Dancer’s Promo Package
How to effectively market yourself as a dancer: Do you have what it takes?
As I am sitting over the final proofs of the new playbill for a Nutcracker Ballet and agonizing about having everything in place to meet the print deadline, I am frantically searching for all the dancer’s bios and headshots.
Our dance company has a big photoshoot prior to the production, assuring that all cast groups are featured in the program. It is a great opportunity for all the local soloists and demi soloists to have their photo taken for the program and purchase for their future use. Auditions for summer intensives are fast approaching!
Unfortunately some dancers didn’t come to the photo day event. Now what? There are two options. Use old photos, but those will not have the same look. Or worse - the dancers will not be featured in the program at all. Not the best idea for your career and your dance portfolio. It makes me very sad as I am going over the cast list, recognize all the wonderful dancers, and see that several will not be in the program.
As a former professional dancer and graphic designer, I obviously have a special relationship to the dance industry. Now I have two little kids that are discovering their love for ballet and dance. Thanks to them, I am again getting involved in the wonderful life of ballet. We got very fortunate that we moved to a city where we found a great ballet studio with classical Vaganova training. We are involved with a terrific company that produces a semi professional production of the Nutcracker -inviting soloists from all over the world. Of course I could not resist getting involved behind the scenes.
I see many wonderful dancers in our production. Many of them would like to give a shot to take it to the professional level and enter a university with good ballet programs. And many are trying to find a good dance company match for them to continue what they love to do. Professional or amateur paths require auditioning skills and great technique, and also the ability to market yourself. Dancers have to submit their headshot, bio, and cover letter to the new company. And when you do get the gig the company might need those items for marketing and promotional materials for their production. Especially if you are a guest and out of town dancer. In the world of social media, and due to the constant need for reminding your audience of your production, they will need a lot.
Even in this digital photography world you should always use good quality high resolution photos. Selfies taken on a phone will not work. Take advantage of photo days that are available when you participate in any production. If you do not have such an opportunity, please hire a professional photographer. You can call your local talent agency for recommendations.
The headshot photo should be an 8” x 10” photo in 300 dpi resolution. Full body shots should be taken in ballet attire against a simple background. And, of course, the ubiquitous photo of you in first arabesque is always handy, especially if you plan to audition for summer intensive. Also include any available production photos. (Most dance companies do hire a professional photographer to take action shots for the performances. ASK!)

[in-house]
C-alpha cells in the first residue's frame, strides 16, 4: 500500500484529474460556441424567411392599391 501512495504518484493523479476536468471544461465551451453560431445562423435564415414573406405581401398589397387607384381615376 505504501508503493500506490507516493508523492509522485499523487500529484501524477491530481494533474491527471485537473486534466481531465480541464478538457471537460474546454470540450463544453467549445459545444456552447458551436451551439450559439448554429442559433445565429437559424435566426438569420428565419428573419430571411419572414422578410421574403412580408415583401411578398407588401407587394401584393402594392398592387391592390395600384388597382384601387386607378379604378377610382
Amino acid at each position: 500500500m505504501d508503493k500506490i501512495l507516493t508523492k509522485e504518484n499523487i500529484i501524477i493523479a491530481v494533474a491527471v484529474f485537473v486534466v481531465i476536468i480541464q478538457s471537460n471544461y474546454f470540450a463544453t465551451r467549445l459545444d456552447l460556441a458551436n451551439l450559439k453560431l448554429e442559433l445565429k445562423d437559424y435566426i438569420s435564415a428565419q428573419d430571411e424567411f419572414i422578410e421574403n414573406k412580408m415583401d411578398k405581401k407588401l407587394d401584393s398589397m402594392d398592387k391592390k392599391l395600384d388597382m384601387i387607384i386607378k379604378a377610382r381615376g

Resume & Bio
You should have your short bio and long bio available. Highlight points that you always want to keep just in case it has to be shorten due to design space.
A full-length resume that lists all your experience
A half page biography (in sentences)
A one paragraph biography (focus on recent achievements)
It’s good to have all of the above ways to deliver. Make sure to have hard copy to leave behind and a soft copy in high resolution. If the production materials will go in print, the designers and the printer will need your 8 x 10 head shot or pictures in 300 dpi resolution at least. It is always easy to make it smaller for the web purposes than the other way around.
Like every model or actress, I believe that dancers should have a book. Collect pictures from your productions and keep your current measurements on records.
I highly recommend taking advantage of any photoshoots that the production company you are participating with is offering. This will give you a chance to have very nice, professionally done photos for future use in your portfolio, website, or any social media page. Also, don’t forget to keep several copies of all the playbills and programs of the productions you’ve been in and keep them in your “book”. Three-ring binder with pockets and page protectors should work well. Don’t forget to credit everyone involved.
Many companies record their shows. Find out if they do and make sure you get your copy. You do not have to have a full 1.5 hour Nutcracker on your website. You can use the part of you dancing only. I am sure you can contact the video maker and ask her to make you a snippet. Make sure you have their permission.
Some summer programs accept video auditions. There are many ways to submit your video. Read their guidelines carefully. Use a video of you dancing solo, not in a group. It’s hard for the faculty to see what they need, you want to introduce yourself not your drill team.
If you are really serious about going professional, create an online profile not only on well-known social media but also use websites like actorsaccess.com and castnet.com and keep them updated.
Barbara Dillard @Dvisualstudio